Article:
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Virginia football team tops Louisville for second-straight win
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Virginia football team tops Louisville for second-straight win


Virginia defensive back De’Vante Cross celebrates a Virginia touchdown during Saturday’s game against Louisville at Scott Stadium.

Virginia led at the end of each of the first three quarters Saturday against Louisville, appearing to be the superior team.

Even as the Cavaliers made key defensive plays against the short-handed Cardinals and moved the ball efficiently on offense, they struggled to deliver a knockout blow ensuring they hold the lead after the final — and most important — quarter.

Louisville quarterback Mailk Cunningham made play after play with his legs, scrambling for 197 yards as the Cavaliers’ defense searched for answers. Finally, on one of Cunningham’s remarkable runs with the game in the balance, cornerback Nick Grant set up UVa’s knockout blow.

As safety D’Angelo Amos wrestled Cunningham toward the ground, Grant grabbed hold of the Louisville quarterback and ripped the ball from his arms, creating a turnover that halted Louisville’s potential game-tying drive.

“It went from coaches furious on the headset because we weren’t tackling him very well to elation all within like a split second,” Virginia coach Bronco Mendenhall said.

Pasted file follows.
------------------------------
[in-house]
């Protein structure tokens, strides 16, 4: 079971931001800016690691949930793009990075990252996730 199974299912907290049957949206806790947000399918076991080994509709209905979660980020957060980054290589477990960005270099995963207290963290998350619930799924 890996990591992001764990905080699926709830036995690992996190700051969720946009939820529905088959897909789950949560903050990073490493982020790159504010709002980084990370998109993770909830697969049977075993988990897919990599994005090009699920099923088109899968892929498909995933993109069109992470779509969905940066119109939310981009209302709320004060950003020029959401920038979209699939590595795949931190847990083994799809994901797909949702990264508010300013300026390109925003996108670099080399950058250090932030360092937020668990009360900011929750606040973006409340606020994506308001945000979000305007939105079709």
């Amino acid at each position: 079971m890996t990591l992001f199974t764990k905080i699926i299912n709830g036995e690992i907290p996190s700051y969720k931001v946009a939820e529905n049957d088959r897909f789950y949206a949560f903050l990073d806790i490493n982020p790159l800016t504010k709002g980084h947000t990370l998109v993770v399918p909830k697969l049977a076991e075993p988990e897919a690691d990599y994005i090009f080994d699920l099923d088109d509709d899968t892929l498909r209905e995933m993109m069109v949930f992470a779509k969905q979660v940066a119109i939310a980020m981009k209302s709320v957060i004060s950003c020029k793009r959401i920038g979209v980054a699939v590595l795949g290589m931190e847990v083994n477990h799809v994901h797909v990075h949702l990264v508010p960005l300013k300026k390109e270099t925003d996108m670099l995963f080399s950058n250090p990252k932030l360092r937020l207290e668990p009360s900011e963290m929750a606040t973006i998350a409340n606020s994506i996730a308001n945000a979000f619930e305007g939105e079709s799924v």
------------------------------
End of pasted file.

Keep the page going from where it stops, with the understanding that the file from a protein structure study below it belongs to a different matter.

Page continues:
The Cavaliers marched down the field on their ensuing drive, punching the ball into the end zone from nine yards out on a Brennan Armstrong rush. The score put the Cavaliers up by 14, and they held on for the 31-17 victory and their second consecutive triumph.

UVa (3-4, 3-4 ACC) started slowly again Saturday, going three-and-out to open the game before allowing Louisville to drive down the field. The Cavaliers made up for a rocky first few minutes when linebacker Noah Taylor reeled in an interception from Cunningham, who threw the ball directly to him.

Taylor caught the ball in the middle of the field, then raced to his right and followed a convoy of blockers for an 85-yard interception return for a touchdown.

“It might have been a little close to a block in the back, but they didn’t call it, so it worked out pretty good,” linebacker Zane Zandier said of his attempted block on the return. “Just being able to see Noah run down the sideline into the end zone was absolutely awesome.”

The Cardinals responded by driving 54 yards to set up a 48-yard field goal from James Turner to cut the deficit to 7-3 with 3:59 left in the first quarter.

Virginia seemed poised to take a 14-3 lead at the end of the opening quarter when Armstrong hit a wide-open Tony Poljan for what seemed like a possible touchdown. Instead, Poljan was hit at the goal line and fumble.

Louisville recovered, and although the officials initially called it an incompletion along with a targeting penalty on the Cardinals, a replay review overturned both the penalty and the ruling.

Poljan missed the rest of the game with injury after the rough hit.